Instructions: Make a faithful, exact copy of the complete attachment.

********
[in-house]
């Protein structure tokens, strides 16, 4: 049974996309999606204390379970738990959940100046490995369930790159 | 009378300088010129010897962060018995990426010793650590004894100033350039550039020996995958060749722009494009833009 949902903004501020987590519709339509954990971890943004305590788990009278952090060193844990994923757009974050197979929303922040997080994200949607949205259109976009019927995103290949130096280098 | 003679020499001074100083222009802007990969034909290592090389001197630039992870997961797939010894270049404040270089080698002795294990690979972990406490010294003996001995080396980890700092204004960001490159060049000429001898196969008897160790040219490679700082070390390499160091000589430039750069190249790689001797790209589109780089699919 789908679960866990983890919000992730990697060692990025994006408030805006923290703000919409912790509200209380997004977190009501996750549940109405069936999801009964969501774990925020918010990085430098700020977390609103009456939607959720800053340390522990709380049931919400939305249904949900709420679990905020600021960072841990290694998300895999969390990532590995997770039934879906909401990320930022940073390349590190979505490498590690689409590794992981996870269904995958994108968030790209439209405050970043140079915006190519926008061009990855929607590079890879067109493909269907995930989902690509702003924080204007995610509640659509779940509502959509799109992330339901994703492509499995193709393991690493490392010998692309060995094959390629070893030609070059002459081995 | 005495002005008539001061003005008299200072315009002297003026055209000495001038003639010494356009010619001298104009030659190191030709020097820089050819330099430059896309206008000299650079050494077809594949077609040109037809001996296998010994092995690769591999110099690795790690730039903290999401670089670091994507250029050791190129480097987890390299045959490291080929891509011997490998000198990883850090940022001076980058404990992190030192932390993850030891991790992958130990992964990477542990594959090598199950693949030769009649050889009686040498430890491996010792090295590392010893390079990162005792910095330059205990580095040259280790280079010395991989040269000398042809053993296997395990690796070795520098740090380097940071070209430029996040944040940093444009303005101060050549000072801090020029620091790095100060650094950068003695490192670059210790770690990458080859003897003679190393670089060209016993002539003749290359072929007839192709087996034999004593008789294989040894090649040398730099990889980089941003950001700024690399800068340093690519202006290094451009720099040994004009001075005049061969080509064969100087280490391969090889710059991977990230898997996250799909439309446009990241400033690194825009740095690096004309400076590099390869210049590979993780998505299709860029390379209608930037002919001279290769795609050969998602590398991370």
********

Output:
[in-house]
């Protein structure tokens, strides 16, 4: 049974996309999606204390379970738990959940100046490995369930790159 | 009378300088010129010897962060018995990426010793650590004894100033350039550039020996995958060749722009494009833009 949902903004501020987590519709339509954990971890943004305590788990009278952090060193844990994923757009974050197979929303922040997080994200949607949205259109976009019927995103290949130096280098 | 003679020499001074100083222009802007990969034909290592090389001197630039992870997961797939010894270049404040270089080698002795294990690979972990406490010294003996001995080396980890700092204004960001490159060049000429001898196969008897160790040219490679700082070390390499160091000589430039750069190249790689001797790209589109780089699919 789908679960866990983890919000992730990697060692990025994006408030805006923290703000919409912790509200209380997004977190009501996750549940109405069936999801009964969501774990925020918010990085430098700020977390609103009456939607959720800053340390522990709380049931919400939305249904949900709420679990905020600021960072841990290694998300895999969390990532590995997770039934879906909401990320930022940073390349590190979505490498590690689409590794992981996870269904995958994108968030790209439209405050970043140079915006190519926008061009990855929607590079890879067109493909269907995930989902690509702003924080204007995610509640659509779940509502959509799109992330339901994703492509499995193709393991690493490392010998692309060995094959390629070893030609070059002459081995 | 005495002005008539001061003005008299200072315009002297003026055209000495001038003639010494356009010619001298104009030659190191030709020097820089050819330099430059896309206008000299650079050494077809594949077609040109037809001996296998010994092995690769591999110099690795790690730039903290999401670089670091994507250029050791190129480097987890390299045959490291080929891509011997490998000198990883850090940022001076980058404990992190030192932390993850030891991790992958130990992964990477542990594959090598199950693949030769009649050889009686040498430890491996010792090295590392010893390079990162005792910095330059205990580095040259280790280079010395991989040269000398042809053993296997395990690796070795520098740090380097940071070209430029996040944040940093444009303005101060050549000072801090020029620091790095100060650094950068003695490192670059210790770690990458080859003897003679190393670089060209016993002539003749290359072929007839192709087996034999004593008789294989040894090649040398730099990889980089941003950001700024690399800068340093690519202006290094451009720099040994004009001075005049061969080509064969100087280490391969090889710059991977990230898997996250799909439309446009990241400033690194825009740095690096004309400076590099390869210049590979993780998505299709860029390379209608930037002919001279290769795609050969998602590398991370």